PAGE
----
Tue | Aug 14, 2018

It happened this week in 1995

Published:Friday | April 15, 2016 | 12:00 AM
P.J. Patterson
Nelson Mandela
Derrick Dyer
Winnie Mandela
Robert Pickersgill
Pearnel Charles

Sunday, April 9

- Minister of Public Utilities and Transport Robert Pickersgill ordered Florida consultant JosÈ Bestard sent home. The minister's administration had been stung by widespread criticism of its high-priced consultant to the Jamaica Public Service Company (JPSCo). In a scathing letter to Derrick Dyer, chief executive officer of the light and power company, the minister ordered the termination of Bestard's contract, which is reportedly costing the JPSCo US$20,000 per month.

Monday, April 10

- Prime Minister P.J. Patterson celebrates his 60th birthday with 11-year-old Todd Hudson Christopher Patterson, no relation, who shares birthdate with the prime minister. Young Patterson wished to spend his birthday with Prime Minister Patterson because they share the same interest, as Todd wants to become prime minister one day. "We share the same last name and the same birthday, so I thought it would be nice to spend that day with him," said Todd, who wrote the prime minister a letter to which the prime minister responded favourably. He was fÍted at a birthday lunch on Jamaica House's lawns where Patterson, members of the Cabinet and prime minister of Trinidad and Tobago, Patrick Manning, were in attendance.

Tuesday, April 11

- A major liquor-smuggling ring was uncovered by the Revenue Protection Division (RPD). Acting RPD head Mike Surridge said it caused the biggest loss of revenue to the country in the history of the RPD. A senior customs officer and an importer were arrested. Surridge said the liquor was smuggled into the country disguised as groceries and personal effects. They include brands such as Johnnie Walker, Gordon's, Dewars, Absolut and Courvoisier.

Wednesday, April 12

-Deon McTaggart and Dave Sewell, two of six men charged with the murder of Errol Cann, a   Spanish Town, St Catherine, businessman, were convicted of capital murder and sentenced to hang.

- Two summonses were served on Pearnel Charles, vice-president of the Bustamante Industrial Trade Union, to appear in court and answer charges of assaulting the police and failing to move and keep on moving. The summonses were served in front of the Grand Lido Hotel where he was holding a meeting.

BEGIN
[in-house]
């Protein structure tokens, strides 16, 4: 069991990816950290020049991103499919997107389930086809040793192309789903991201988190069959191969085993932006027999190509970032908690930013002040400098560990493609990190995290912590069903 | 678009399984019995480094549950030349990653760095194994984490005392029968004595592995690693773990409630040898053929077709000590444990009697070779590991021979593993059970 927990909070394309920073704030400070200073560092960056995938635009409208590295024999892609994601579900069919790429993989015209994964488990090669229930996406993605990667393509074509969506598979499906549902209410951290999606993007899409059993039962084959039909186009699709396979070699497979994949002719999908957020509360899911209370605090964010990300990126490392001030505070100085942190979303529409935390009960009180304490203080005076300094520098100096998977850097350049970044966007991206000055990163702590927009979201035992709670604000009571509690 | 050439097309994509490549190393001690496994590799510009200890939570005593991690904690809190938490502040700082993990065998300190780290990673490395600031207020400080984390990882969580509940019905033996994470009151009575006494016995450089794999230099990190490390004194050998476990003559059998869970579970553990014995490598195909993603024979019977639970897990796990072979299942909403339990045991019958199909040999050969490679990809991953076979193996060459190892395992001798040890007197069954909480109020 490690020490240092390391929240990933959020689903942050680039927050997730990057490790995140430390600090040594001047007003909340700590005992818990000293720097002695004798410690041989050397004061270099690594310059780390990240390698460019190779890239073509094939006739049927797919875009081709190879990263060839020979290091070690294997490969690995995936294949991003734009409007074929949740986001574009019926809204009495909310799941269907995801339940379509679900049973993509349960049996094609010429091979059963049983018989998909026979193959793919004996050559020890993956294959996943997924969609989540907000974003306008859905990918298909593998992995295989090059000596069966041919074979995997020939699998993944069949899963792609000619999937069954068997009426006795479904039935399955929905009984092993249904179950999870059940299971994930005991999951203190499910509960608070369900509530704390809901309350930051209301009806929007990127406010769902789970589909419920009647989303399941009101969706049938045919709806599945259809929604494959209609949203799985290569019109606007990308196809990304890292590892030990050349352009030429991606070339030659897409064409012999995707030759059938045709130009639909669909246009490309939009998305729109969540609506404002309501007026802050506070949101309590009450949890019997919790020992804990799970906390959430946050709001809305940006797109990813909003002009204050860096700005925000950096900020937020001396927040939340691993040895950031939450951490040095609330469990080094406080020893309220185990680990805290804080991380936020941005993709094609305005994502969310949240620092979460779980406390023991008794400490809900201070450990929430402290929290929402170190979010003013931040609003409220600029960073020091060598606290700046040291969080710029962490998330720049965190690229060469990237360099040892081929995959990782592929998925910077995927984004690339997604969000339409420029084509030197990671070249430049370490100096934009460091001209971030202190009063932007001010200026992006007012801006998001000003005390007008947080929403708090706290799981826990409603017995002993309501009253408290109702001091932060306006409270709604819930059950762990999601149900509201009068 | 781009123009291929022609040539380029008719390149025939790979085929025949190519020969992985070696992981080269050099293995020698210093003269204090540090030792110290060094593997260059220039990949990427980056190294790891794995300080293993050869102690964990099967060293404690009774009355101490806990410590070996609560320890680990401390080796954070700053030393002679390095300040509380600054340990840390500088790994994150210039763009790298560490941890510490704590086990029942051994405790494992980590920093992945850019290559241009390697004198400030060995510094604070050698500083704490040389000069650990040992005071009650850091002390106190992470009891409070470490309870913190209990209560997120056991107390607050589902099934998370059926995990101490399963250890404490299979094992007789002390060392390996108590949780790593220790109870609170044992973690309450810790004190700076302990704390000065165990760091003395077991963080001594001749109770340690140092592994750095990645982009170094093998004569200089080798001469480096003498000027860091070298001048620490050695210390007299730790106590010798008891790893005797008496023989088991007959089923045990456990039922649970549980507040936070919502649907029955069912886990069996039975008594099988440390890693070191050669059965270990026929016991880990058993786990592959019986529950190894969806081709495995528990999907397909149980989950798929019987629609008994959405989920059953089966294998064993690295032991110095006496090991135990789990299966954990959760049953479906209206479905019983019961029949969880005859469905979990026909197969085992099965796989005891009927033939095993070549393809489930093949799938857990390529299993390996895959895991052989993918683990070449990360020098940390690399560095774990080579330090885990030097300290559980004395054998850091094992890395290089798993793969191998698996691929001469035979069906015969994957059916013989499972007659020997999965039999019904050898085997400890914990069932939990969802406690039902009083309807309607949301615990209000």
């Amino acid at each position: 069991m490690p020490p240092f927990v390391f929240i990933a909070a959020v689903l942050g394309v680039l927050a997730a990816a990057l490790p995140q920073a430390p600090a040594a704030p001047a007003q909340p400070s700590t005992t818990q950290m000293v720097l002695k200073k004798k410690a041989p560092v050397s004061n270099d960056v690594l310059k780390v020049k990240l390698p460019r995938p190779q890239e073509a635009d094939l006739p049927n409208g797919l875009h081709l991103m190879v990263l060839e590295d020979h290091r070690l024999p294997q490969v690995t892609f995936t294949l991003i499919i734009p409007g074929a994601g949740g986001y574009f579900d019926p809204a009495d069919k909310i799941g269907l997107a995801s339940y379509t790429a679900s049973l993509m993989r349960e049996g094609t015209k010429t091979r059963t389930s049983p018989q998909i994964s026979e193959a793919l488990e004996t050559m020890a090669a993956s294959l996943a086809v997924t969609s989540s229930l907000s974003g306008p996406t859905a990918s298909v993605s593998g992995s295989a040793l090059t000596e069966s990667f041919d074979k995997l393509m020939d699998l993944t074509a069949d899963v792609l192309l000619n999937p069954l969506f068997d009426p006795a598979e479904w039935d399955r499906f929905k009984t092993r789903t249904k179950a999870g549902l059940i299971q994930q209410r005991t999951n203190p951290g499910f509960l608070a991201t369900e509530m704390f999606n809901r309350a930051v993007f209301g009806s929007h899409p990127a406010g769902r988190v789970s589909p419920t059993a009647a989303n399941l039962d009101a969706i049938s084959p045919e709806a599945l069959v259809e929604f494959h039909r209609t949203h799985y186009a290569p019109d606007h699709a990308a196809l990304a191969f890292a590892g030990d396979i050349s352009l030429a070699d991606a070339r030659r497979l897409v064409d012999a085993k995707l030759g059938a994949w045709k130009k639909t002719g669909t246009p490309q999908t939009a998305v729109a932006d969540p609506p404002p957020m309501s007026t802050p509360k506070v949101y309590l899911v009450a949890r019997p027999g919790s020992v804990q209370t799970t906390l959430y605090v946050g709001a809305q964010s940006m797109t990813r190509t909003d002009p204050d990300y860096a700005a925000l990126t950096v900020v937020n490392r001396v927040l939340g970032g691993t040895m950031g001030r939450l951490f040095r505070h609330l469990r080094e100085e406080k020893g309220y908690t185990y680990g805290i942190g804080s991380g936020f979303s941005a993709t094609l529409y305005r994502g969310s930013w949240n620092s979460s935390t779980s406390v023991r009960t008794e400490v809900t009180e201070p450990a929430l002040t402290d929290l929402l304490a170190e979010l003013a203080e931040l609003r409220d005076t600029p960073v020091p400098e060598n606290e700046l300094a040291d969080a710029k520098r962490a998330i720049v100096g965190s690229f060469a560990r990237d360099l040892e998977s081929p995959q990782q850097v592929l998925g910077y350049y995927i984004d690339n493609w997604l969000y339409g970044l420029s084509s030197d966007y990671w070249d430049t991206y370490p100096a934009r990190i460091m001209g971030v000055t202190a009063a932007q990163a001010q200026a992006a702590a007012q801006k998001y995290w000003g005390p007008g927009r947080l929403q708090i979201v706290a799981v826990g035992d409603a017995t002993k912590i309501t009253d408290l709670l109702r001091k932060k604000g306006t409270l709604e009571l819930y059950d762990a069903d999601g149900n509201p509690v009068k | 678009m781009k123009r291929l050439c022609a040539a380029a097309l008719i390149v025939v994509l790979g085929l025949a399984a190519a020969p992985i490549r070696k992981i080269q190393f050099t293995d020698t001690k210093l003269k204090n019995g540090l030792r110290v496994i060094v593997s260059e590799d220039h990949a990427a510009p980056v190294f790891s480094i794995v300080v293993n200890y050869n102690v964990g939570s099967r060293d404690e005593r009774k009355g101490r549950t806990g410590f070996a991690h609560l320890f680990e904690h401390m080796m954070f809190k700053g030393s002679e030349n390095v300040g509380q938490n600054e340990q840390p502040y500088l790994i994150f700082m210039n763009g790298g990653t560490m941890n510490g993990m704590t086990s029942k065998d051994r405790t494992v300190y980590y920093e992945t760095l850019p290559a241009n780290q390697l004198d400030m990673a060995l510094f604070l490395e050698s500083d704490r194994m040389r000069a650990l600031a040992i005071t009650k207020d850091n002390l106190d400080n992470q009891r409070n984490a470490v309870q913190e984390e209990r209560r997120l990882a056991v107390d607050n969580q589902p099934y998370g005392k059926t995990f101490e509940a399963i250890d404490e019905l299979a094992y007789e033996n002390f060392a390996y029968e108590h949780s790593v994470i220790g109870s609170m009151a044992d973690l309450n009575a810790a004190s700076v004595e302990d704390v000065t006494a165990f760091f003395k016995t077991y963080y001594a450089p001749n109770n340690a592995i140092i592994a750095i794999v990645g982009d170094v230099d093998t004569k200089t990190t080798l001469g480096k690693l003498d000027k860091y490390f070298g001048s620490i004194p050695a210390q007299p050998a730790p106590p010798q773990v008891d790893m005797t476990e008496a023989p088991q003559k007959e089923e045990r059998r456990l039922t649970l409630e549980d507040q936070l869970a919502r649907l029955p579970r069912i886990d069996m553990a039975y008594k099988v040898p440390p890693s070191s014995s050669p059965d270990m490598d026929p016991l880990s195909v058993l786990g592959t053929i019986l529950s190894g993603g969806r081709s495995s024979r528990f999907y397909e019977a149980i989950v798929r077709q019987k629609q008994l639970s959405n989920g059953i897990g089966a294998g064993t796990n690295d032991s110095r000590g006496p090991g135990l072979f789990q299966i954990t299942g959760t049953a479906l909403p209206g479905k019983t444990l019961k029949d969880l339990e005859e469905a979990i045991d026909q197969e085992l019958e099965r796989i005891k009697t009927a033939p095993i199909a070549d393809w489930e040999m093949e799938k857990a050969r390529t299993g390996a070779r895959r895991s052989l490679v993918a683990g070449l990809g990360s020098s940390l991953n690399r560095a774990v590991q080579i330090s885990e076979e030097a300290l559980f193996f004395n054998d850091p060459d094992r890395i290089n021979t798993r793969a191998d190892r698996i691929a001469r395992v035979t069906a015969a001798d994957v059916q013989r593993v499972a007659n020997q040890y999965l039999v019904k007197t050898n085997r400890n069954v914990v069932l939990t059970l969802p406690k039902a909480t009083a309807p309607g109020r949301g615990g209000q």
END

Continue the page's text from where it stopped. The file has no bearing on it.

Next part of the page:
- General secretary of the Jamaica Football Federation (JFF), Lascelles Walcott, resigned. Walcott's resignation came in the wake of reports that a senior executive of the national football controlling body was involved in a big visa scam. Walcott has denied any involvement in a scam to illegally obtain United States visas for anyone, but conceded that he breached JFF procedures and protocol and exposed the federation to severe embarrassment.

Thursday, April 14

- A sculpture of Britain's Queen Elizabeth naked, except for a tiara, was condemned by Australian monarchists as an outrageous act designed to promote Prime Minister Paul Keating's republican cause. The rusting ferro-concrete sculpture of a flabby, naked queen and her paunchy, nude husband sitting together on a park bench by Canberra's Lake Burely Griffin was part of an officially sanctioned exhibition. The work was titled 'Down by the Lake with Liz and Phil'. The queen sits with her legs clamped tightly together and her arms resting on her lap, while her husband, Prince Philip, sits back casually with his legs wide open. Queen Elizabeth is Australia's head of state. The sculpture was made for a monthlong outdoor-sculpture exhibition.

Friday, April 14

- Winnie Mandela was fired from her Cabinet post for the second time, and President Nelson Mandela said he did it right this time. Mrs Mandela had gone to court to contest her original dismissal, after she was linked to a string of controversies. Rather than responding directly, Mandela reinstated his estranged wife, just long enough to shape his action in a way, he said, that could not be challenged.

Saturday, April 14

- The 24th staging of the annual Carifta Junior Games opened in Grand Cayman with 22 countries down to compete. After years of planning, it is all excitement as the people of the Cayman Islands will, for the first time, see the Caribbean's leading junior athletes on show at the recently constructed Truman Bodden track. Munro College's Bernard Claston and Kingston College's Enrico Gordon gave Jamaica a flying start. Claston struck gold in the boys' under-17 shot put with a throw of 12.54m, and team captain Gordon struck gold in the Under-20 boys' high jump. With four field events finals completed, Jamaica have taken the lead, picking up two gold and a silver medal.

- Seventy-year-old veteran journalist and former acting editor of The Gleaner, J.C. Proute, died at the Medical Associates Hospital. Proute, Barbadian by birth, had been ailing for years. Joseph Carlton Proute had a distinguished career of more than 40 years in print and radio.